Hi Luke, this is Bill Buck writing you. I am the CEO of Genesi and subscribed to this mailing list. While I have had some contact with Gordon, I have never discussed any of these matters with you. I am certain you are not aware of our detailed plans or how your ambitions can be accommodated as we move ahead.

You are welcome to contact me directly.


On Tue, Feb 1, 2011 at 11:18 AM, Luke Kenneth Casson Leighton <luke.leighton@gmail.com> wrote:
On Tue, Feb 1, 2011 at 3:29 PM, Gordan Bobic <gordan@bobich.net> wrote:

> I suspect (it's just a guess, but an educated one) the panel they use is an
> AUO (AU Optronics) B156HW01 or B156HW02. There are almost certainly several
> interchangeable variants of each, with possibly slightly different LVDS plug
> locations.
> Here is a spec sheet for one of the variants:
> www.yslcd.com.tw/docs/product/B156HW01%20V.3.pdf

 leeme check.. ok, 7-20 volt LED power, that's good: that's quite a
common standard.  and it's a "double" LVDS, hmm, looks quite
straightforward, just double up the LVDS ICs: SN75LVDS83b quantity 2
should do the job.  even needs two separate LVDS clocks.  so, yeah.

>> support as well as the high pricing.  the second is that the OMAP4's
>> DSP speed and capability has hit some sort of threshold which has
>> resulted in a BXPA "weapons" classification being slapped on it.
>> thus, even to get samples shipped outside of the U.S. or Europe now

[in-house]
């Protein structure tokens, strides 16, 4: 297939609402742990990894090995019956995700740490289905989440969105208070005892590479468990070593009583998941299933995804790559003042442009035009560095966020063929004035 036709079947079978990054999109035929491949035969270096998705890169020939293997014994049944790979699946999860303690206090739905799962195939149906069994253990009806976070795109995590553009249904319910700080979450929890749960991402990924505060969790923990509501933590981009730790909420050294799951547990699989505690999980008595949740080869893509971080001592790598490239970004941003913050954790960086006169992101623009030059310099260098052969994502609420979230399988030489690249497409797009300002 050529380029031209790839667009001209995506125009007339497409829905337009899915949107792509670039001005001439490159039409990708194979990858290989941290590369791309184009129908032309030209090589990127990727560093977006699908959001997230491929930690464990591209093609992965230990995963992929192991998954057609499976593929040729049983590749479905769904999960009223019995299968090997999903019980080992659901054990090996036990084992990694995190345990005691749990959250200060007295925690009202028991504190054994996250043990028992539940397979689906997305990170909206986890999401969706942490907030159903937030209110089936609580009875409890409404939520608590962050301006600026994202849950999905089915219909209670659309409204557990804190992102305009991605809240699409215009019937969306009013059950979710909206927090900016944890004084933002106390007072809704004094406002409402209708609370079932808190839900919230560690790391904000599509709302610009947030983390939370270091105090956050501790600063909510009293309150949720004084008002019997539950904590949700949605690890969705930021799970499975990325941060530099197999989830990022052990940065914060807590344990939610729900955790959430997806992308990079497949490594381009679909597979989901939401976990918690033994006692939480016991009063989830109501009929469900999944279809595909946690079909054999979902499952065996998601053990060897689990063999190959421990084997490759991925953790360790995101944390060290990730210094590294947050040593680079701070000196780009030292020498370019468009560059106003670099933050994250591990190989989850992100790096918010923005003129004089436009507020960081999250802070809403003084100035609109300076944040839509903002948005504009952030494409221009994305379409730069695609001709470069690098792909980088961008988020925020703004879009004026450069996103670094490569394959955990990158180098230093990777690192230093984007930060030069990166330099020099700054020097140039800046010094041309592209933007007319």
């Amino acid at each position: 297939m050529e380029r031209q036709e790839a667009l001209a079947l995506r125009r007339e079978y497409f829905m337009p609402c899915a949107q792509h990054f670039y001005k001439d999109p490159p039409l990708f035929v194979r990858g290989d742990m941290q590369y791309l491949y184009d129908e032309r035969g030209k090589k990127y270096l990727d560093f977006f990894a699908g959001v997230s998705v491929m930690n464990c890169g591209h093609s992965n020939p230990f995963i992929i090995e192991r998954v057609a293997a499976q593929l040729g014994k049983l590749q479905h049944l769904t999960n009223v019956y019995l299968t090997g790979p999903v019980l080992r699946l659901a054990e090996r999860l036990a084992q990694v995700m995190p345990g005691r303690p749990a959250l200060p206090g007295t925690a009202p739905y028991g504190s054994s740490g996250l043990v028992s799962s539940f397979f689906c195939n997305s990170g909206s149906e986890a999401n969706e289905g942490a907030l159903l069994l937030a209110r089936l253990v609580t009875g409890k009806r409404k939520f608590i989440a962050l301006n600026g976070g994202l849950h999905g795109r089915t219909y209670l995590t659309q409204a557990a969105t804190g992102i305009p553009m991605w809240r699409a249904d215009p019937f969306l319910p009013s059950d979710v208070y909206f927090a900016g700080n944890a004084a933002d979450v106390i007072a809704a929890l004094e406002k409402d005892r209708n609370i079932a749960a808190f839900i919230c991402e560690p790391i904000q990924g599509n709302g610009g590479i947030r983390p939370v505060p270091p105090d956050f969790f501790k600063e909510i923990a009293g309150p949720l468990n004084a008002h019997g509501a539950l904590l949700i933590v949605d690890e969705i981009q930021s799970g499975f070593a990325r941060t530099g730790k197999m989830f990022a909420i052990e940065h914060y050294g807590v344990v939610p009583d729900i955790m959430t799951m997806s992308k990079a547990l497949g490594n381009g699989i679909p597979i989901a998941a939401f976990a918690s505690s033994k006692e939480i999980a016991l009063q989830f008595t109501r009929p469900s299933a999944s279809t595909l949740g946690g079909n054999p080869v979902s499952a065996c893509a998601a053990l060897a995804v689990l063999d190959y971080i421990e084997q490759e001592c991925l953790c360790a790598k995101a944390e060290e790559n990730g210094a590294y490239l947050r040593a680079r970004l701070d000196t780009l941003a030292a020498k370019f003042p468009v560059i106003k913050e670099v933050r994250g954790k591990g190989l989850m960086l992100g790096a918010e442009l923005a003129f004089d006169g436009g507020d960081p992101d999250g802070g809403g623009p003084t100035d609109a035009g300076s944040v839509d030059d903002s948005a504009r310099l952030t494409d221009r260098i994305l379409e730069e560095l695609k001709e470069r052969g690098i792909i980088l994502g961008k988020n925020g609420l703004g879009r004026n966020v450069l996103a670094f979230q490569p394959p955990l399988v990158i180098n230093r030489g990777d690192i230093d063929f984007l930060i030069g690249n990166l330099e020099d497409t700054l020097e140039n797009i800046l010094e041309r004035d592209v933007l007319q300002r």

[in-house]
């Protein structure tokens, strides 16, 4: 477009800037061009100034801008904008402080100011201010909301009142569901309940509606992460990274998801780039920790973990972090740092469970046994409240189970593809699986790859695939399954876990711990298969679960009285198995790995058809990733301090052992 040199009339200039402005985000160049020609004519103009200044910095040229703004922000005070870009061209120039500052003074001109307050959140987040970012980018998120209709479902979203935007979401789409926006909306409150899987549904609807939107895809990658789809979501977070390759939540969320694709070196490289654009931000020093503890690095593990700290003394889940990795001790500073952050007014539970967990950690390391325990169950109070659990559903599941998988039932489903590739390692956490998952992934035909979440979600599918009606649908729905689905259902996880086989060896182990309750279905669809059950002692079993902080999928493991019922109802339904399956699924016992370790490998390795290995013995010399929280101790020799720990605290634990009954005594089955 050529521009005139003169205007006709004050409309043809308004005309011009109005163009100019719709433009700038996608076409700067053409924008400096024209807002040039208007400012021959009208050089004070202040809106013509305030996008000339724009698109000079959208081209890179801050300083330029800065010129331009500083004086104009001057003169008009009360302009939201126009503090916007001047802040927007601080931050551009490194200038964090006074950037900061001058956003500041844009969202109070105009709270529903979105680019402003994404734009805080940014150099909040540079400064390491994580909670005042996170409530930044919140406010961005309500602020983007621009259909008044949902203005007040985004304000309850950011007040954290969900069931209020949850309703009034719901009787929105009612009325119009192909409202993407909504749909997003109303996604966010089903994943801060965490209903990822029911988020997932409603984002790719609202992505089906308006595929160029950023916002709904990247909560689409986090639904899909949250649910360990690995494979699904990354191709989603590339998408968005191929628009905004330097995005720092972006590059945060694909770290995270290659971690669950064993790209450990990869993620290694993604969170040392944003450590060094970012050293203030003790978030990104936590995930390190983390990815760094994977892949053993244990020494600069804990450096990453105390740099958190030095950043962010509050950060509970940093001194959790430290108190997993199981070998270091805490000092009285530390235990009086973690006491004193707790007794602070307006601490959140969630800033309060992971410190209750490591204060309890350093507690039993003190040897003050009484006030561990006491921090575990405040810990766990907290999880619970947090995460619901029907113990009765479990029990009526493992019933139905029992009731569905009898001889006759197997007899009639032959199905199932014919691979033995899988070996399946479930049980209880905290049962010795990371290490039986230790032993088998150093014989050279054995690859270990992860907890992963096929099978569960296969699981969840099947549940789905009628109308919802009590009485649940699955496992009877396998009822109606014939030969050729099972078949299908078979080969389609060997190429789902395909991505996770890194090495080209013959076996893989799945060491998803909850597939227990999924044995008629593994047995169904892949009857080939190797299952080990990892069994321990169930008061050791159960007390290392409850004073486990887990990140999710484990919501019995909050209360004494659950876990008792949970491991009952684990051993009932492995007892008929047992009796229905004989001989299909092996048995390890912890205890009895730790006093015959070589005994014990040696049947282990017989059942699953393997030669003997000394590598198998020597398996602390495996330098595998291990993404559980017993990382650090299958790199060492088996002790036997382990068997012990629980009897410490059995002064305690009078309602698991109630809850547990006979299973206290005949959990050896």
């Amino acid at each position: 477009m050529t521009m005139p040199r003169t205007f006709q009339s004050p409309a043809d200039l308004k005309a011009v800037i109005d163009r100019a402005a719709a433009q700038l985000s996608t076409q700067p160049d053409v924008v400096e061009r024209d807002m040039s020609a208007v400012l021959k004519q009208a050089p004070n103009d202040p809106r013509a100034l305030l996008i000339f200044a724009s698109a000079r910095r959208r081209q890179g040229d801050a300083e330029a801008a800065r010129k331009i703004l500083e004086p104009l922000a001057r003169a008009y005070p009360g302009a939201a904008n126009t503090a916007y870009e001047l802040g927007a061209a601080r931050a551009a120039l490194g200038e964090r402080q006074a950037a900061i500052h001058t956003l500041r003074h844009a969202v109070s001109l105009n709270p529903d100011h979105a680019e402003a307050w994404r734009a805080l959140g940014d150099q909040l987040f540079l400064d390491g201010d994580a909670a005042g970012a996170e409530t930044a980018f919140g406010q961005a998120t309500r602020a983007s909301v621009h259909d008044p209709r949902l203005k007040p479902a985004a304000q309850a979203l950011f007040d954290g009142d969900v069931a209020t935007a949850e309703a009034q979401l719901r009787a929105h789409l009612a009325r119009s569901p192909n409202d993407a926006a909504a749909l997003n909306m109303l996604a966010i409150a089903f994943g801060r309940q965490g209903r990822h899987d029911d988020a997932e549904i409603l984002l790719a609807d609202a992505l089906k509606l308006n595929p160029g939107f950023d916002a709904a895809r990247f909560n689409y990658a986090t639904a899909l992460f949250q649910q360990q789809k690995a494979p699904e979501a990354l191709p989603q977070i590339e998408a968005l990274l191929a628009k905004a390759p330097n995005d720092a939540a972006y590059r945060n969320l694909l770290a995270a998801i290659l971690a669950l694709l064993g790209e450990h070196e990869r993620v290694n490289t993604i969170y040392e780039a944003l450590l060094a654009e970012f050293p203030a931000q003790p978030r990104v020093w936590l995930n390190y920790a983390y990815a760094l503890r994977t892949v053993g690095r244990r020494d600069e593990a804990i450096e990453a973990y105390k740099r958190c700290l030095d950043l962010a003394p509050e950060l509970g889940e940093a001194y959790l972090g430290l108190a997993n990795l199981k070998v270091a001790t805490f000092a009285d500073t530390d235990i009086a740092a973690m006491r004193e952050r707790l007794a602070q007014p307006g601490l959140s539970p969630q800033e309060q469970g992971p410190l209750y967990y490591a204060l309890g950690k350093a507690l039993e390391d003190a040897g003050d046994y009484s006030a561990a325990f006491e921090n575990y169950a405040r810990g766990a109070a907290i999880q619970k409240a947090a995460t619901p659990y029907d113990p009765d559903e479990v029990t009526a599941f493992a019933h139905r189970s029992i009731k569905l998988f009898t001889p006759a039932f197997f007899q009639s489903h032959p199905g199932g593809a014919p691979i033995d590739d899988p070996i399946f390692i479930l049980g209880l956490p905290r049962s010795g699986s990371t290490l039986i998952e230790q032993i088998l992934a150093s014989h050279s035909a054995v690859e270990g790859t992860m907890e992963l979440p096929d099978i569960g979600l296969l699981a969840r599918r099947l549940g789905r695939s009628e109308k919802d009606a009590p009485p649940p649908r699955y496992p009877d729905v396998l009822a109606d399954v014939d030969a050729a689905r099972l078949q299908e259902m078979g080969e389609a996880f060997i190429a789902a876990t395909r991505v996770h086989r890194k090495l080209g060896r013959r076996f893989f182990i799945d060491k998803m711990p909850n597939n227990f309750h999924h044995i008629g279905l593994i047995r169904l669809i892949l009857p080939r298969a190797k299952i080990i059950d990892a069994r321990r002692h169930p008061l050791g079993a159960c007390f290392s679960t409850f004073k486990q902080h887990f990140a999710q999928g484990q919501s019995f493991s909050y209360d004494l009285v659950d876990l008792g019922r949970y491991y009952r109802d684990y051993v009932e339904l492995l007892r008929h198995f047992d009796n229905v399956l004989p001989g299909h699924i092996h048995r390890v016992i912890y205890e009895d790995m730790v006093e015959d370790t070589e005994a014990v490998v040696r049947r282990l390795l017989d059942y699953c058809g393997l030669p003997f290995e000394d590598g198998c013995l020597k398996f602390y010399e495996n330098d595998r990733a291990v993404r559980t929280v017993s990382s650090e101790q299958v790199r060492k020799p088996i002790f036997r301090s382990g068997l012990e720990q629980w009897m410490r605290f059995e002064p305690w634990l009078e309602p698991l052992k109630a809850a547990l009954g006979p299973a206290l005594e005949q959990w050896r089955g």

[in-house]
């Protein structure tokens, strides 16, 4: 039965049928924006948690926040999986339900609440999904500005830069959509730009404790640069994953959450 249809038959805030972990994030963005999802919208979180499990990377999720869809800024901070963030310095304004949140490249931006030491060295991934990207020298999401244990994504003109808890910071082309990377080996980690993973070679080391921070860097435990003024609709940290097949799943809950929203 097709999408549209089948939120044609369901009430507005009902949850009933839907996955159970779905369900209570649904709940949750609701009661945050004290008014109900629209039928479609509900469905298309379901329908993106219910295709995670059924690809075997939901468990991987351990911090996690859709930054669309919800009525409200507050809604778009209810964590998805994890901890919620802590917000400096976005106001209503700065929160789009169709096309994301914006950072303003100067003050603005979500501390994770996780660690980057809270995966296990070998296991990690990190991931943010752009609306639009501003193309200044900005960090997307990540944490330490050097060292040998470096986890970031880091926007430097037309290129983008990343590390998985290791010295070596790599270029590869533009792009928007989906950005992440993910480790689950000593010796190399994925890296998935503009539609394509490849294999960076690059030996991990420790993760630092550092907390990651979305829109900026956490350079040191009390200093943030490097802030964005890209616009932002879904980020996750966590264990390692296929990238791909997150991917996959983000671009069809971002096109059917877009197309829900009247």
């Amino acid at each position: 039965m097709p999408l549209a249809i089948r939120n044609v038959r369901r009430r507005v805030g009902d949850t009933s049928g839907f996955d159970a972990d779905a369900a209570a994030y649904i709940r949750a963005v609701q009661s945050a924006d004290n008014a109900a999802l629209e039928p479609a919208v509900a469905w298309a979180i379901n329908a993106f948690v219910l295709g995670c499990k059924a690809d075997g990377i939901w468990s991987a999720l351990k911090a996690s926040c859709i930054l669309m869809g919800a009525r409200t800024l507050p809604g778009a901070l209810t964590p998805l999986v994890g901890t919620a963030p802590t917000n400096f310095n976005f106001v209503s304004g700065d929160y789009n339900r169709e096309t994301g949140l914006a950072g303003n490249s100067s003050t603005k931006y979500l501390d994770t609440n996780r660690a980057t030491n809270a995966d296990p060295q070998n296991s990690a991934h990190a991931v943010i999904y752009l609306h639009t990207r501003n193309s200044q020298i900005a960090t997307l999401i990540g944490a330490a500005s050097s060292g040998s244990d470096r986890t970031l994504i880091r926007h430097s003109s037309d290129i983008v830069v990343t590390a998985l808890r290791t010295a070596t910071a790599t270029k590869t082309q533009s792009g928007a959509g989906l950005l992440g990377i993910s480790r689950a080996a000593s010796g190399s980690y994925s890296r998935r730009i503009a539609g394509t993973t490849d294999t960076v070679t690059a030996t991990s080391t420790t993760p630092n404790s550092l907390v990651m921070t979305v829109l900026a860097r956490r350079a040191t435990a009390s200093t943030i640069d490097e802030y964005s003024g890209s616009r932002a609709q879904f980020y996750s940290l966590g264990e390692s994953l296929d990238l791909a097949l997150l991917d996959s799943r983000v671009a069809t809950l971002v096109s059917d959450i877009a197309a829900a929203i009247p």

>> requires permission - and a license - on an individual case-by-case
>> basis, from the U.S. or U.K government.
> Really? I had no idea. So how does the Pandaboard get around the issue?

 presumably by being designed in the EU or USA and only sold *to*
people in the EU or USA.  wouldn't it be a hoot if someone forgot to
tell the sales teams that the CPU was export-restricted, and TI got
prosecuted :)

>>  so, yes, you _could_ base a design around the (vanilla) BBxM or even
>> the Pandaboard, but... yyeah :)
> I don't see any downsides of basing it on the Pandaboard, except:
> 1) Low RAM amount
> 2) Lack of LVDS module for the next month or three

 yes.  and you'll need a double-LVDS channel for that 1920x1080 LCD.

>>  now i _have_ been advised of another two CPUs - one is the nusmart
>> 2816 and the other is the ziilabs ZMS-08.  the nice thing about the
>> ZMS-08 is that it is *already* available in a "system-on-module"
>> format:
>> http://www.ziilabs.com/products/platforms/zms08som.aspx
>>  use of this module would mean zero SO-DIMM development costs, meaning
>> that all that would be required would be a motherboard, and that's
>> only about $2k-$3k!
> What is the CPU on that? Cortex could mean anything from Cortex M0 to Cortex
> A9.


> And how would the RAM on that get expanded? How much RAM will the CPU
> support?

 1gb (A8s support 1gb).  the SoM (as it stands) can take 4 micron
2gbit x16 ICs (hynix don't do a 2gbit x16 mobile DDR part).

> I don't see anything about a cell vector processor listed in the spec.

 no - and the reason for that is precisely because they DO NOT want
people ringing up even _asking_ for "free" support as they believe it
is a total waste of their time.

 their primary customers have been companies who are basically
incompetent at software development, and expect to be spoon-fed full
solutions, or they will go elsewhere.  so creativelabs have developed
ready-made (proprietary) OpenGL and MPEG proprietary libraries, and
that keeps these drone-clone companies happy.

> If it
> does have it, then that may well be a BAD thing - more transistors means
> more watts, and the chances of any ARM Linux software using it any time soon
> is pretty close to 0 (look how much uses SSE properly on x86, and that's
> been around for over a decade, GCC still can't generate useful SSE code).
> I'd stick with the _simplest_ possible Cortex A9 / PowerVR combo available.

 there's the pandaboard, and that's... it.